Retirement Last week we brought you the news that in advance of his first annual report, Sir Joseph Pilling – the UK Identity Commissioner – had given an interview to our old friend on the Manchester Evening News, Angela Epstein. As you will see from my blogpost, I was somewhat unhappy with the easy ride Pilling was afforded.

So, massive credit is due to Nicole Kobie at ITPRO Magazine for the pearls she has gleaned from her interview with the Commissioner, some of which I include below for your entertainment:

Q: You admit yourself in the report that you didn't know that much about the subject when you were picked for the job. Why do you think they picked you?

A: Who wants to drop what they're doing to take on a role that is only going to last for a matter of months? They were forced to have somebody as the ID commissioner, because by law they couldn't issue a card until they had a commissioner.

They solved the problem by coming to somebody like me, who wasn't actually looking for a job and didn't mind if the job actually continued or not. I'm so old and so past it that I didn't apply for the job and wouldn't have been willing to do it on a full-time basis, because I've got other things that I am committed to. 

I think one of the great joys of retirement is you have time to spend poking around in things you didn't have time for when you were working.

An old man who has chosen to spend his retirement presiding over the most intrusive and expensive system allowing our government to control its population ever conceived in Britain.

Do have a read of the full interview and realise just how much peril we are in!

By Dylan Sharpe

Council prevents display of Christian poster – new homework!

Posted on by Big Brother Watch Posted in Home | 5 Comments

Inspectors There seems now to be weekly cases of companies and councils getting cold feet when it comes to religious symbols in public places. We have already covered the work of Liberty and Nadia Eweida – the woman reprimanded by BA for wearing a cross to work – but this latest one is beyond belief.

From the Daily Mail:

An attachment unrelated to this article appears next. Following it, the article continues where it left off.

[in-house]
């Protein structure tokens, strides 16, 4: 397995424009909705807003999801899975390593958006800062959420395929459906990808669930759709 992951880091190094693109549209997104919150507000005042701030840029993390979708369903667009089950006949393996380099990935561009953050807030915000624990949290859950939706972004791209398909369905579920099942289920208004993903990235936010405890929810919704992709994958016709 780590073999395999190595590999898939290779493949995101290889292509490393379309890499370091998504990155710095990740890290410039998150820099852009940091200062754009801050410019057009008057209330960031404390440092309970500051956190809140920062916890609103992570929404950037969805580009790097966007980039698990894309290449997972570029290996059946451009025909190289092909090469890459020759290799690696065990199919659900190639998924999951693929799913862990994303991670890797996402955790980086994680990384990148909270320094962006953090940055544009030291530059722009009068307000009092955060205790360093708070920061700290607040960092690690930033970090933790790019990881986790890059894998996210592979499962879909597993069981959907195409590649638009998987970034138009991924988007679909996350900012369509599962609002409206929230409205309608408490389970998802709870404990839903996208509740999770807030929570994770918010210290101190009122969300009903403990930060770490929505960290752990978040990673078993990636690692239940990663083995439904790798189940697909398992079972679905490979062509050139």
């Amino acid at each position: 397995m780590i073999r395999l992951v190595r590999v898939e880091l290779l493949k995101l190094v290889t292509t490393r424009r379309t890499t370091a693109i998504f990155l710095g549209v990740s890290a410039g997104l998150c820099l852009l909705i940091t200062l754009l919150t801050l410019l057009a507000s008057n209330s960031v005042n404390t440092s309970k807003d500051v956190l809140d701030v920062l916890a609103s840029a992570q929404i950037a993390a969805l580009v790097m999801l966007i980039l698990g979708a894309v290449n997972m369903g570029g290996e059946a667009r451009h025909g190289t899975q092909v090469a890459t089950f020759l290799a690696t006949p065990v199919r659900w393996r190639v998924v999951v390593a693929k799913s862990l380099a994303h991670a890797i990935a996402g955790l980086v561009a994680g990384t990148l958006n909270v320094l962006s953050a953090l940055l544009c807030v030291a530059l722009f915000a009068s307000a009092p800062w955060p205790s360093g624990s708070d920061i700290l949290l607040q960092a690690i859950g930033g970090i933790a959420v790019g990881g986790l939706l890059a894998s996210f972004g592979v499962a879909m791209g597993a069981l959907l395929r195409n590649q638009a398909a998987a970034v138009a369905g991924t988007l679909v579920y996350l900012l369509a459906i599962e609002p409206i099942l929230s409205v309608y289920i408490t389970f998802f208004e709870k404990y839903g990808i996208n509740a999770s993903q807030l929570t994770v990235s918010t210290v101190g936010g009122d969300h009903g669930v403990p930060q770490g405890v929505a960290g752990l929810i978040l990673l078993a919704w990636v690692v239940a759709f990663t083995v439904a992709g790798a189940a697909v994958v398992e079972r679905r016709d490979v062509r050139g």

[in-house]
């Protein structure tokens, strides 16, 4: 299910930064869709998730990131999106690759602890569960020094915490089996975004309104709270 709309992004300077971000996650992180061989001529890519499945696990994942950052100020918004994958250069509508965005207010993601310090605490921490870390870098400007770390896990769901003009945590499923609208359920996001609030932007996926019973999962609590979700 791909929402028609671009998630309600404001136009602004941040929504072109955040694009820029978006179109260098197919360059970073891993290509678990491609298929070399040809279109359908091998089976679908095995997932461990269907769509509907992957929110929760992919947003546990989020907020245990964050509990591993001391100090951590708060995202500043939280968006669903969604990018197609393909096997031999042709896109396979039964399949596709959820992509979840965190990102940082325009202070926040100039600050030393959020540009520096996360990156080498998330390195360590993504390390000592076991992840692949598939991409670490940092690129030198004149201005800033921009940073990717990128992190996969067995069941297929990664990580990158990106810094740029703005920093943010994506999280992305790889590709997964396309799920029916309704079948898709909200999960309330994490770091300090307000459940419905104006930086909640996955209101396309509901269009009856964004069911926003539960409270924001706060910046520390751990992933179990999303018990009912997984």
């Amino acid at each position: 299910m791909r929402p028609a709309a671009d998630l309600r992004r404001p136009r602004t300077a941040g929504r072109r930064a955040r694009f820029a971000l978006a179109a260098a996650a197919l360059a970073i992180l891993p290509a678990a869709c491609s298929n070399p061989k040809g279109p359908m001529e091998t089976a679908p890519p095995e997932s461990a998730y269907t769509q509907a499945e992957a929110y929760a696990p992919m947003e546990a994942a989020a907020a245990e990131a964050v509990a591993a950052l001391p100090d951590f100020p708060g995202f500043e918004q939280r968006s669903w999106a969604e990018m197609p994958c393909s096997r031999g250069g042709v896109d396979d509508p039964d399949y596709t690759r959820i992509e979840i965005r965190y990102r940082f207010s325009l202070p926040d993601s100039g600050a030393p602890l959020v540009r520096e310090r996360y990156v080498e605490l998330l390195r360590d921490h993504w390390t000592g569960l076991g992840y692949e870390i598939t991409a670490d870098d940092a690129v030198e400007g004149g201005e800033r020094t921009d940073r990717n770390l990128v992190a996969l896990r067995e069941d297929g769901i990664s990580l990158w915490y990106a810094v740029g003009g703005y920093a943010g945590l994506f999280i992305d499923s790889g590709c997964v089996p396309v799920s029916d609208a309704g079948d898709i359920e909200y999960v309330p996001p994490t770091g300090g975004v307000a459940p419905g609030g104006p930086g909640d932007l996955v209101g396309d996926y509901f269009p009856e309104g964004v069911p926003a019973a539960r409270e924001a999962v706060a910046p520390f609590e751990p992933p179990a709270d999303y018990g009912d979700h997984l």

A poster advertising a day of international Christian prayer was banned from a library – in case it offended people of other religions.

Staff said council policy prevented them from displaying the poster for Women’s World Day of Prayer.

The only religious symbol on the poster in question was the Women’s World Day of Prayer international logo.

The design comprises arrows from the four points of the compass, four figures kneeling in prayer, the Celtic cross and a circle representing the world and unity through all diversity.

Sunderland Council says it is reviewing its guidelines in light of the row.

If you click on the link to the Mail article, you will find that their reporter has gathered the testimonies of leaders of all faiths in the city who think that the decision is absurd. I'm willing to bet that if anyone was to go out and take a snap poll of residents of all faiths in Sunderland, they too would be appalled.

Therefore, it is just the council (who have admitted their error, but will not be the only local authority in the country with these rules) who have objected. So, it is time for some Big Brother Watch homework.

Calling civil libertarians of all faiths: find a local church, mosque, temple, synagogue and any other place of worship (atheists can join in too); find a coming day of prayer or similar; create a poster; and try and place it up in your local library. If they refuse on the grounds of council regulations, name and shame them on our blog or write to us at [email protected].